B2Kapital gets central bank permission to buy NPLs


By Stelios Orphanides

B2Kapital Cyprus Ltd, which entered an agreement with Hellenic Bank to acquire €145m of loans more than four months ago, said that it received green light from the supervisor.

The Central Bank of Cyprus granted B2Kapital, a subsidiary of Norway’s B2Holding Group, licence number allowing it to operate as a credit acquiring company, under the sale of credit facilities and related matters law of 2015, the Limassol-based company said in an emailed statement on Tuesday.

The price of the transaction announced by Hellenic in January remains undisclosed.

B2Holding which employees 2,400 “experts” in 23 countries in Europe, and is listed on the Oslo Stock Exchange, is “one of the top 10 debt buyers and portfolio managers” in the European market of non-performing loans, the company said.

It added that it views the island, whose banking sector is struggling with a €22bn mountain of delinquent loans, almost half of its banks’ loan portfolio, “as an interesting market with growth potential”.

The company said that its parent company is rated Ba3 by Moody’s Investors Service and BB- by Standard & Poor’s with both ratings carrying a stable outlook.

In 2015, Cyprus introduced legislation allowing the sale of loans to third parties as part of the terms of its bailout agreed with international creditors in 2013. B2Kapital’s agreement with Hellenic Bank is the biggest of the type announced so far.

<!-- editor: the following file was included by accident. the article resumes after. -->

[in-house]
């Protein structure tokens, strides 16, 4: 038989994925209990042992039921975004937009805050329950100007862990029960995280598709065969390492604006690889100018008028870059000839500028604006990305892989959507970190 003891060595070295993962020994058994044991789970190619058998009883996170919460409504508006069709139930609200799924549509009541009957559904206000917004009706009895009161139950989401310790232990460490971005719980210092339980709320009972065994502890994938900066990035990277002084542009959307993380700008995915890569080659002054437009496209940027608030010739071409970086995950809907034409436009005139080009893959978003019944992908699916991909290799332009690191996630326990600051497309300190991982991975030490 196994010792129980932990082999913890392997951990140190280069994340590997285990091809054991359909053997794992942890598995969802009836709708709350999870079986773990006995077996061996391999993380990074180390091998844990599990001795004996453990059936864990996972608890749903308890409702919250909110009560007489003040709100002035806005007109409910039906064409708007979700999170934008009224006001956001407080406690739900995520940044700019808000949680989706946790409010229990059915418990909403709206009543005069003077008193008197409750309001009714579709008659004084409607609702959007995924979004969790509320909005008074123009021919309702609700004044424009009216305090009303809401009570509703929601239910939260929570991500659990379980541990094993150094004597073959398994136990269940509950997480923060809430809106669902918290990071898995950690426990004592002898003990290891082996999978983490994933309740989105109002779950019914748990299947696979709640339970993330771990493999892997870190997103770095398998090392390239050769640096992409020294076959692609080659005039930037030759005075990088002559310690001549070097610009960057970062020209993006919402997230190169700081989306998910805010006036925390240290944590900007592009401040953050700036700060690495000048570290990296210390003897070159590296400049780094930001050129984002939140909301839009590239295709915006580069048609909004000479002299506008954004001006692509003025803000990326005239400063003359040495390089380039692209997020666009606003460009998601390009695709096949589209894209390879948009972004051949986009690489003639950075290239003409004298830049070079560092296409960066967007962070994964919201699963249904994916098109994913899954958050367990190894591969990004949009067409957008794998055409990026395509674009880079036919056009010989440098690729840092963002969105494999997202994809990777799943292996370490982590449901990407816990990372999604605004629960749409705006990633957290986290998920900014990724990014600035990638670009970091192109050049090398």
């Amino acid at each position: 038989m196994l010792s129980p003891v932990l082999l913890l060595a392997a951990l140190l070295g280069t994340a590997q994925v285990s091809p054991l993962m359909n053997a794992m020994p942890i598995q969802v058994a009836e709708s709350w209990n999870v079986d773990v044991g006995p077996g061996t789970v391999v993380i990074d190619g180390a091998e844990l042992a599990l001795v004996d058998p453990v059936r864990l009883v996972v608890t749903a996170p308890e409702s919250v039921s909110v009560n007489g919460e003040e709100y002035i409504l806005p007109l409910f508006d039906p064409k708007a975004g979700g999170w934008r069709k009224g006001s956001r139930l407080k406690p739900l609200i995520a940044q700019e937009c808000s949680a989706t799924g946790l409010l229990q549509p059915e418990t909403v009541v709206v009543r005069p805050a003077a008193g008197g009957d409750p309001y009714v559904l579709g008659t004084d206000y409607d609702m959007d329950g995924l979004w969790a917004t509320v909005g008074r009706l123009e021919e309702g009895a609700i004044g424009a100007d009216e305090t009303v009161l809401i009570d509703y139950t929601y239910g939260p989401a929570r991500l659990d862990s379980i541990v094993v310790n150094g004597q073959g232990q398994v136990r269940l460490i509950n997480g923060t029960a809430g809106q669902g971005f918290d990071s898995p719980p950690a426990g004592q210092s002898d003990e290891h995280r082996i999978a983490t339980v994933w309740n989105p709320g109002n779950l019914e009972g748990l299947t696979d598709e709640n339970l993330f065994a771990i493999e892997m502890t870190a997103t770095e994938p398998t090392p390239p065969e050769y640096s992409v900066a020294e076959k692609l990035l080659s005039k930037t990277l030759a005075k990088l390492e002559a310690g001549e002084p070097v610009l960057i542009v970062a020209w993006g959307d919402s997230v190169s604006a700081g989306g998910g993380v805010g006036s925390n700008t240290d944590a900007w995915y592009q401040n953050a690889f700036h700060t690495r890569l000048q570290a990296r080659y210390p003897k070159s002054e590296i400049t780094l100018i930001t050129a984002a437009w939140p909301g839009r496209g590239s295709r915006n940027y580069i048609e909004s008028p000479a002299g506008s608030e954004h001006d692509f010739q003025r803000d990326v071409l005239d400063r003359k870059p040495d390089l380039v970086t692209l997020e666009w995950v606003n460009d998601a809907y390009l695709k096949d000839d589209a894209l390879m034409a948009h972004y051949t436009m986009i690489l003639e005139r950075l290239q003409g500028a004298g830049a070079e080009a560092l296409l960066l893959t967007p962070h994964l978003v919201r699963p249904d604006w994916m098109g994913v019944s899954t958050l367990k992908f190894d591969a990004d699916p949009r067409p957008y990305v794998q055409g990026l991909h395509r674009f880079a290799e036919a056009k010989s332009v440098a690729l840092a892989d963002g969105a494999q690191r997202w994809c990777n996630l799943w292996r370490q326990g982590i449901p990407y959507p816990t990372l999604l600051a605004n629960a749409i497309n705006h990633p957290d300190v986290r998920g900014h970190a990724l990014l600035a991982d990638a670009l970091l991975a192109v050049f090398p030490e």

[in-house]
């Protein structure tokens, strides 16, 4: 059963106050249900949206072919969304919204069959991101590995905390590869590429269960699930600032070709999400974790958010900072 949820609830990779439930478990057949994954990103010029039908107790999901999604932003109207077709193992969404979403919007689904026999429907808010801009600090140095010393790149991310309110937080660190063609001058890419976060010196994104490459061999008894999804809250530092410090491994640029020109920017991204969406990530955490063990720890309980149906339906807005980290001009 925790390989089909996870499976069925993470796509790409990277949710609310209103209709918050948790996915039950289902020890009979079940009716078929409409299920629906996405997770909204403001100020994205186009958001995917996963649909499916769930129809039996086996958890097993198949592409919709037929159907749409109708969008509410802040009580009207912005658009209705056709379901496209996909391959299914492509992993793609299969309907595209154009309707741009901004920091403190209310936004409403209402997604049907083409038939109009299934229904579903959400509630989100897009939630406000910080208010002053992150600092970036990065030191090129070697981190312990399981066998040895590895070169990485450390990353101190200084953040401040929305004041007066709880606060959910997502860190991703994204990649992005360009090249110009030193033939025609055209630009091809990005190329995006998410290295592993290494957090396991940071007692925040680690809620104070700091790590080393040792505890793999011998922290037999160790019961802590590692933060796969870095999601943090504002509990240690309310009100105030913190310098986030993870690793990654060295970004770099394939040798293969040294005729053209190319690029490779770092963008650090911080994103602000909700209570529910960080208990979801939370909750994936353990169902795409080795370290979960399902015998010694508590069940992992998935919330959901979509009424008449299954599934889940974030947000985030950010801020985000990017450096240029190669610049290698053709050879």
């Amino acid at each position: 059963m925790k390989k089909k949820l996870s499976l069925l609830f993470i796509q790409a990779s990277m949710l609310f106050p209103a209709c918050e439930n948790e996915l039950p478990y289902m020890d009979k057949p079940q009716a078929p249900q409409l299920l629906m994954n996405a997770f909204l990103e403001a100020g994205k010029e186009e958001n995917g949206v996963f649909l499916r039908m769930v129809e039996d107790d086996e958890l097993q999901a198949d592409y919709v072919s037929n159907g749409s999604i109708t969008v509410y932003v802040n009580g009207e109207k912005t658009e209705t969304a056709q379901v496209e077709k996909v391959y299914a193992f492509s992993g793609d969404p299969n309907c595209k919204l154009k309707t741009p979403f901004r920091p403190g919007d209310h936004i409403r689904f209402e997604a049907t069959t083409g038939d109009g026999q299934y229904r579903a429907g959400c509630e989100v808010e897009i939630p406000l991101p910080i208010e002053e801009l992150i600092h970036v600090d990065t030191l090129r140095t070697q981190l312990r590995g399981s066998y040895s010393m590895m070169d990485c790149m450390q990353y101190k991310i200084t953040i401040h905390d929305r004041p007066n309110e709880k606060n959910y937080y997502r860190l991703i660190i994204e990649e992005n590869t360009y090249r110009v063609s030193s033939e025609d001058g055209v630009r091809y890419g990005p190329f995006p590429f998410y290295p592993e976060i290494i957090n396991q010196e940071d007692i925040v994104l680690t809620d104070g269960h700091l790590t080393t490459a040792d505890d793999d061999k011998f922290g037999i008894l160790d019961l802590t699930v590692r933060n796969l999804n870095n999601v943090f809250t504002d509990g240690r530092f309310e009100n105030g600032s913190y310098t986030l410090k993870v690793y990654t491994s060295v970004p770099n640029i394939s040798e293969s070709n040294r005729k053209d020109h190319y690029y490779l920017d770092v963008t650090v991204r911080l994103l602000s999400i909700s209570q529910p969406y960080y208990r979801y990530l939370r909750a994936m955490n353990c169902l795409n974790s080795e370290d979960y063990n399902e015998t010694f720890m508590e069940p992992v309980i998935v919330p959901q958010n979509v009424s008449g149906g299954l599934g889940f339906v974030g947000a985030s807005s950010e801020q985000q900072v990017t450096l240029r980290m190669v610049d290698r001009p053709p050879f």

About Author

Stelios Orphanides is a journalist at CyprusBusinessMail.com. To contact Stelios Orphanides: [email protected]

  • Colin Evans

    I suspect that the holders of some of the NPL’s will, very shortly, be reminded of their need to pay the money that they owe. If not, then, probably, firmer tactics will be employed. The people that buy these debts really know how to squeeze the last drop of juice out of the lemon.

    • SuzieQ

      I do hope so.

    • GSP

      Unless they know of some EU law that negates the local law protecting the NPL shysters, it is very difficult to understand anybody from outside getting involved with this mess.
      Especially an international company who claims to have financial experts on their staff.
      Or are they looking for a tax write-off?

  • Jeremy Rigg

    I am really looking forwards to the developing scenario. Should be great fun.

  • Neroli

    There’s a vast number of ‘lawmakers’with npls , now I would buy a ticket for that!!

  • JS Gost

    So 0.5% of the delinquent loans, although really is could be as low as 0.15% if the ‘real’ figures are used, have been sold. Hoorah. In normal situations like this the first loans to be offered usually have a high chance of recovery and could generate a healthy return for the company involved. However, this is Cyprus, where as we speak the laws are being changed to to further protect those who borrowed money with no intention of paying it back. Coupled with our toxic reputation for all things economic I can see about 10% of the delinquent loans actually being sold. So what happens with the other €54,000,000,000 that will be sitting on the banks books ?

    The lyrics seemed so relevant in 2013, particularly the second verse —

    ‘There may be trouble ahead
    But while there’s moonlight and music
    And love and romance
    Let’s face the music and dance

    Before the fiddlers have fled
    Before they ask us to pay the bill
    And while we still
    Have the chance

    ….now it is too late for any sort of fix, Crisis 2 is the only outcome.

  • Barry White

    Down trews time at the cafe.

  • Jim

    Good luck with trying to collect on your investment. This is Cyprus.